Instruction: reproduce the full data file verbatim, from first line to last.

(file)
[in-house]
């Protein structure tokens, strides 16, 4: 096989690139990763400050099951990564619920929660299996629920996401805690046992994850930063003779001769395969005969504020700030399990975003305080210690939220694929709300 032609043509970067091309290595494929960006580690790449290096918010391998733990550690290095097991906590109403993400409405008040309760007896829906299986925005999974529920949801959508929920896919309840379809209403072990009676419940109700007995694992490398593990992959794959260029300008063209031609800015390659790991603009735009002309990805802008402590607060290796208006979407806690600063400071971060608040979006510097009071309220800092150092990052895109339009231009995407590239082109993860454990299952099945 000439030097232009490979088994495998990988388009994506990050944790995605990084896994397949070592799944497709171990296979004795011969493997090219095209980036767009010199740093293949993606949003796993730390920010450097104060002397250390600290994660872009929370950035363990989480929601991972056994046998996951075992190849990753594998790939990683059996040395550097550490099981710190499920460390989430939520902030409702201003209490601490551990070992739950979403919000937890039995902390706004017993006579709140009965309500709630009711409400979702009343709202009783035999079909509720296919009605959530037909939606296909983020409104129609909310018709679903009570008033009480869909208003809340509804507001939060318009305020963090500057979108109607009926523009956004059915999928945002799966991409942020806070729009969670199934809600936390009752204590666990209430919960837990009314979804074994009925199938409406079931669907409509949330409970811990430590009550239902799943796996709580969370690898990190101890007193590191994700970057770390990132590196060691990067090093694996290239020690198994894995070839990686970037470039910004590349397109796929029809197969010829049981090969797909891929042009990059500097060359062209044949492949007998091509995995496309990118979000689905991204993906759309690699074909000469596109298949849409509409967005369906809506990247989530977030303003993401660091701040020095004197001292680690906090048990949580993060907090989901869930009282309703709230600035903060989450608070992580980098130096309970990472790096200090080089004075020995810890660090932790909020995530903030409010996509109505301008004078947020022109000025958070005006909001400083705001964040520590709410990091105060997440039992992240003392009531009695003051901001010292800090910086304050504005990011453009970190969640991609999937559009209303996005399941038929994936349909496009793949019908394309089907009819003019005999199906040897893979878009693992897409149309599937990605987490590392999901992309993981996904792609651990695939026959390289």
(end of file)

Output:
[in-house]
């Protein structure tokens, strides 16, 4: 096989690139990763400050099951990564619920929660299996629920996401805690046992994850930063003779001769395969005969504020700030399990975003305080210690939220694929709300 032609043509970067091309290595494929960006580690790449290096918010391998733990550690290095097991906590109403993400409405008040309760007896829906299986925005999974529920949801959508929920896919309840379809209403072990009676419940109700007995694992490398593990992959794959260029300008063209031609800015390659790991603009735009002309990805802008402590607060290796208006979407806690600063400071971060608040979006510097009071309220800092150092990052895109339009231009995407590239082109993860454990299952099945 000439030097232009490979088994495998990988388009994506990050944790995605990084896994397949070592799944497709171990296979004795011969493997090219095209980036767009010199740093293949993606949003796993730390920010450097104060002397250390600290994660872009929370950035363990989480929601991972056994046998996951075992190849990753594998790939990683059996040395550097550490099981710190499920460390989430939520902030409702201003209490601490551990070992739950979403919000937890039995902390706004017993006579709140009965309500709630009711409400979702009343709202009783035999079909509720296919009605959530037909939606296909983020409104129609909310018709679903009570008033009480869909208003809340509804507001939060318009305020963090500057979108109607009926523009956004059915999928945002799966991409942020806070729009969670199934809600936390009752204590666990209430919960837990009314979804074994009925199938409406079931669907409509949330409970811990430590009550239902799943796996709580969370690898990190101890007193590191994700970057770390990132590196060691990067090093694996290239020690198994894995070839990686970037470039910004590349397109796929029809197969010829049981090969797909891929042009990059500097060359062209044949492949007998091509995995496309990118979000689905991204993906759309690699074909000469596109298949849409509409967005369906809506990247989530977030303003993401660091701040020095004197001292680690906090048990949580993060907090989901869930009282309703709230600035903060989450608070992580980098130096309970990472790096200090080089004075020995810890660090932790909020995530903030409010996509109505301008004078947020022109000025958070005006909001400083705001964040520590709410990091105060997440039992992240003392009531009695003051901001010292800090910086304050504005990011453009970190969640991609999937559009209303996005399941038929994936349909496009793949019908394309089907009819003019005999199906040897893979878009693992897409149309599937990605987490590392999901992309993981996904792609651990695939026959390289």